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Tracks with smaller collections of silks use a conveyor system similar to that used by dry cleaners, often with the owner's name printed above each hook.
"I don't like that kind of a system, either," says Smothers. "If I gotta stand in one spot looking for hook number 222, and I gotta wait for that thing to run around to me, it would be a waste of time. It would take a man all day long to get the colors down and hang them all back up."
Olah agrees. "That would never work here in New York, 'cause I got too many silks," he says. "They'd have to put two or three conveyor belts in. There's barely enough room in here as it is now."
He points to his eight aisles of silks, each organized according to the jacket's most dominant color. Blue is the choice of most owners, he notes, while gray and brown are among the least popular colors. Most owners supply two or three sets of colors; the bigger and more successful stables might have as many as six sets each.
Every color man comes up with his own method for storing the silks, and like a proud parent, each claims that his brainchild is the best.
"I think I had the best system in America," boasts Smothers, "and I've had Bill Shoemaker and Chris McCarron and just about every top rider in the country tell me that." Smothers's method was based on caste rather than color: top trainers like D. Wayne Lukas and Charlie Whittingham on one side of the room, wannabes on the other.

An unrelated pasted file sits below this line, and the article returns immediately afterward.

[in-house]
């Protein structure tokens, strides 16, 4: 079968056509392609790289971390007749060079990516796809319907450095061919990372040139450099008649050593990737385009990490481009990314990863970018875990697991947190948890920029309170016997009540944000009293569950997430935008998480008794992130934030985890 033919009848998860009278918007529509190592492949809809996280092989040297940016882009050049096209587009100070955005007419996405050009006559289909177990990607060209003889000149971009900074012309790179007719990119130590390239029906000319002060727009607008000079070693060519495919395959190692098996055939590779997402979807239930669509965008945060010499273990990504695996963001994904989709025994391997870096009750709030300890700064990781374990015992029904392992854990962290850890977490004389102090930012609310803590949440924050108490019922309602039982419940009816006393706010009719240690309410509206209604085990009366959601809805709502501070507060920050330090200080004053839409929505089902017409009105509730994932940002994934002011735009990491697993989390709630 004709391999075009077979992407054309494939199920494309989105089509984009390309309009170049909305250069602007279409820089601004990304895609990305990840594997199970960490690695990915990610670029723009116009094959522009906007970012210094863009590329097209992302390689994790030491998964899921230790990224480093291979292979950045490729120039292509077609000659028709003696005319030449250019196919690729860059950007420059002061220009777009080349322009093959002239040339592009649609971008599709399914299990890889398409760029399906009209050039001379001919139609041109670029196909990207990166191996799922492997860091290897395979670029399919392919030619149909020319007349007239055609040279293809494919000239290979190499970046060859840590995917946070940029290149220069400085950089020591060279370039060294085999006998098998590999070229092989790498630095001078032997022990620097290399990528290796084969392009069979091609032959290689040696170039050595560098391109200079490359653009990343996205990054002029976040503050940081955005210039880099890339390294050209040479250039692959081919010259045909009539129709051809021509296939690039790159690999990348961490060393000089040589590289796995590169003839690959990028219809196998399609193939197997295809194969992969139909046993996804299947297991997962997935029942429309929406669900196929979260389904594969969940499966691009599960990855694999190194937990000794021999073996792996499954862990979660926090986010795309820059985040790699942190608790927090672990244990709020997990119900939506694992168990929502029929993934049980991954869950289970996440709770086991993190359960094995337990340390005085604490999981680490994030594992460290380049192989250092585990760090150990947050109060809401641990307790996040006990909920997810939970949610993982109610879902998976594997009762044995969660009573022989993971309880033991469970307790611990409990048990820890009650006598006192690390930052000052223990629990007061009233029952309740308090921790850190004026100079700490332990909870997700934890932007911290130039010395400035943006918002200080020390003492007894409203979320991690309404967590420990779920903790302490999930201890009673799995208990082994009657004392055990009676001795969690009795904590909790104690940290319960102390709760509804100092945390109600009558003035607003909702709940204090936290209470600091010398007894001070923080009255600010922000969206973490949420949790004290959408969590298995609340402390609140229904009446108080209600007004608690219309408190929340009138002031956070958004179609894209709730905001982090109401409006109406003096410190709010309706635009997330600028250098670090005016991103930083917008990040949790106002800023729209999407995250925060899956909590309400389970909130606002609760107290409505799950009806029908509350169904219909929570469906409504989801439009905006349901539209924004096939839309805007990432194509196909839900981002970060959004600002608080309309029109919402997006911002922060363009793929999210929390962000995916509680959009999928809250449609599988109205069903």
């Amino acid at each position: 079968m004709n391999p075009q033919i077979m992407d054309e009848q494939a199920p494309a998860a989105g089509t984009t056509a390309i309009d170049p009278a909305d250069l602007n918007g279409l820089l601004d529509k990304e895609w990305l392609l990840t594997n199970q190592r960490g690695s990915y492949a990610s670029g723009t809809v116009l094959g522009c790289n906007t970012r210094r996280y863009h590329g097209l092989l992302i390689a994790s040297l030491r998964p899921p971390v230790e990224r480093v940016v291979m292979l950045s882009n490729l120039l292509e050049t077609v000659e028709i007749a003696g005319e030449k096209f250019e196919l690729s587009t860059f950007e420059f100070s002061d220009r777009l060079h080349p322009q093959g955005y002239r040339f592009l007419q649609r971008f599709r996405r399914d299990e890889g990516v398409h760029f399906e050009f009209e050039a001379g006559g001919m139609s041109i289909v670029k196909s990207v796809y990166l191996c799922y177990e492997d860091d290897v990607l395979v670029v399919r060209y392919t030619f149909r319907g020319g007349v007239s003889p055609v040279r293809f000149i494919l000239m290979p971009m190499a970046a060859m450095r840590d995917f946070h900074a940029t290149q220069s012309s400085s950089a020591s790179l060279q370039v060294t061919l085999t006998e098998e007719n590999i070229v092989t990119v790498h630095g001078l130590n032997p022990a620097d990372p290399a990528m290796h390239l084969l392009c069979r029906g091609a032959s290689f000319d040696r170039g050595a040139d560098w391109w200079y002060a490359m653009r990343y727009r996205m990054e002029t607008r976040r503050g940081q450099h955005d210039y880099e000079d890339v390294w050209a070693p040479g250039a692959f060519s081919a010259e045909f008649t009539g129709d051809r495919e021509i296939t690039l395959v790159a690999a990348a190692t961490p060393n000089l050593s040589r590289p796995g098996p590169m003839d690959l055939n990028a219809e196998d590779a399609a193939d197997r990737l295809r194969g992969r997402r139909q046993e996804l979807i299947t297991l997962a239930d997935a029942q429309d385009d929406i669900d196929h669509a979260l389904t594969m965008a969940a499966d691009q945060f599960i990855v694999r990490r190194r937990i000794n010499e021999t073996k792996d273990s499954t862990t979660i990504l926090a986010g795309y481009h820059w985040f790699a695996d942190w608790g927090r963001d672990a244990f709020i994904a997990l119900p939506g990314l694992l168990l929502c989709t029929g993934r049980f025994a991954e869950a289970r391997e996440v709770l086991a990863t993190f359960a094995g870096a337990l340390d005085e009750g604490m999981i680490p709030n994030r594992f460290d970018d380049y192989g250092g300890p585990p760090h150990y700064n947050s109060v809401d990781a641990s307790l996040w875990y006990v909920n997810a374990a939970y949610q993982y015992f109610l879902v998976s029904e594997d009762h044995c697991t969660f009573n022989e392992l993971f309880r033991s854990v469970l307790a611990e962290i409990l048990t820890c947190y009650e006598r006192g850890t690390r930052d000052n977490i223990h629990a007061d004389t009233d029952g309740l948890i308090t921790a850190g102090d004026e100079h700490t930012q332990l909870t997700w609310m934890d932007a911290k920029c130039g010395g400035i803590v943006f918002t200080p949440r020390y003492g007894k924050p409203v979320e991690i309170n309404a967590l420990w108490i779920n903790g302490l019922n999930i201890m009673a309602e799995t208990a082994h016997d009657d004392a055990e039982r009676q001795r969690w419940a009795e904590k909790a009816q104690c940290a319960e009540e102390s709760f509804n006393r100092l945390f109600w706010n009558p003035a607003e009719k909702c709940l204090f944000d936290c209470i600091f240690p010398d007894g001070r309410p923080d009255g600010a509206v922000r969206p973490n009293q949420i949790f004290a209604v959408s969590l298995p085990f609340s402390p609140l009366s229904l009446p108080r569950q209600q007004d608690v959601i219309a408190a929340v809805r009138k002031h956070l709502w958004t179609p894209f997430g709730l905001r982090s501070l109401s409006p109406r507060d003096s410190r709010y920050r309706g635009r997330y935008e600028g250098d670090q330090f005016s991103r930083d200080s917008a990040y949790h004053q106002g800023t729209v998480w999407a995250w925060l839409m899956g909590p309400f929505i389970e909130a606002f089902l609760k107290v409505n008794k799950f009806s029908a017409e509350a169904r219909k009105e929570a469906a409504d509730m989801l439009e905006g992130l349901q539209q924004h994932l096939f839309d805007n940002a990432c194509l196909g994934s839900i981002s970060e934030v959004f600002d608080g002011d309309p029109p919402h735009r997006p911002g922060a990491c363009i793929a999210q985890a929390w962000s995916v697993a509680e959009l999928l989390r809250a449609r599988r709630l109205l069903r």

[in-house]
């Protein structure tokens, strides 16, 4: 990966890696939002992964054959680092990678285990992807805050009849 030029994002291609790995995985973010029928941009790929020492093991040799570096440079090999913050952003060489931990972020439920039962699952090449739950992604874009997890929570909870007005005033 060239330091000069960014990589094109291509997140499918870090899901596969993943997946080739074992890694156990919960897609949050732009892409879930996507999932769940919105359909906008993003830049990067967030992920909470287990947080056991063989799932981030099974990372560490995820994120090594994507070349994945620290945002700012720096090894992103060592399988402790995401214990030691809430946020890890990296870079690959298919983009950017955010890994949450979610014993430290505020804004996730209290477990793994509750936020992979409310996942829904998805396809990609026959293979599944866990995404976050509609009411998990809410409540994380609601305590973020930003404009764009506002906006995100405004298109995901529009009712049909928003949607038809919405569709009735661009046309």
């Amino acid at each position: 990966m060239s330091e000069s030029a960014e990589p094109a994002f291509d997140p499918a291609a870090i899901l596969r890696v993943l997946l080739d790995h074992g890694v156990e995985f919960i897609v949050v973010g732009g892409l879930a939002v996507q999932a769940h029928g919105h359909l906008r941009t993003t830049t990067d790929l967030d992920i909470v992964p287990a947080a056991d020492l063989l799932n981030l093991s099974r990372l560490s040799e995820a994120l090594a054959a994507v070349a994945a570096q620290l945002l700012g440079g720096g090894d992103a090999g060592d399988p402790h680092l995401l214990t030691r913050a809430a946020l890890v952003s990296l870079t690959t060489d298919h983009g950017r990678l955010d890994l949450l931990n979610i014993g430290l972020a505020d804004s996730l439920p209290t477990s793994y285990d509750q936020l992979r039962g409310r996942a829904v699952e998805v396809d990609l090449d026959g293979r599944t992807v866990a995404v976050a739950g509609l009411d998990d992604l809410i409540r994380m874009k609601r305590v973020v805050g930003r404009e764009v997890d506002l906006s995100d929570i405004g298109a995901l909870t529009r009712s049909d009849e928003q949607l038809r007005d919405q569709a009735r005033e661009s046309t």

But while systems may vary from track to track, the color man's routine is essentially the same. Using a mockup of the next day's racing program—known in track parlance as "the proofs"—he completes a daily jigsaw puzzle, selecting colors that match a particular owner and horse. Later, the silks are hung on a large rack according to race numbers and post positions. As jockeys return to the dressing room, the color man washes and dries the silks—often 100 each day—and restores them to the proper spots.
When a particular set is missing, the color man may approximate its pattern using another owner's colors. Here, years of experience come in handy in deciding which owners will excuse the occasional substitution. Other times, the color man will use generic-brand silks owned by each racetrack. Either way, the result is often a bruised ego, for the owner or for the color man.
"Louie hates to run subs," says Pellegrino. "He feels it reflects badly on him, like he couldn't find the owner's colors or something. He really takes it personally."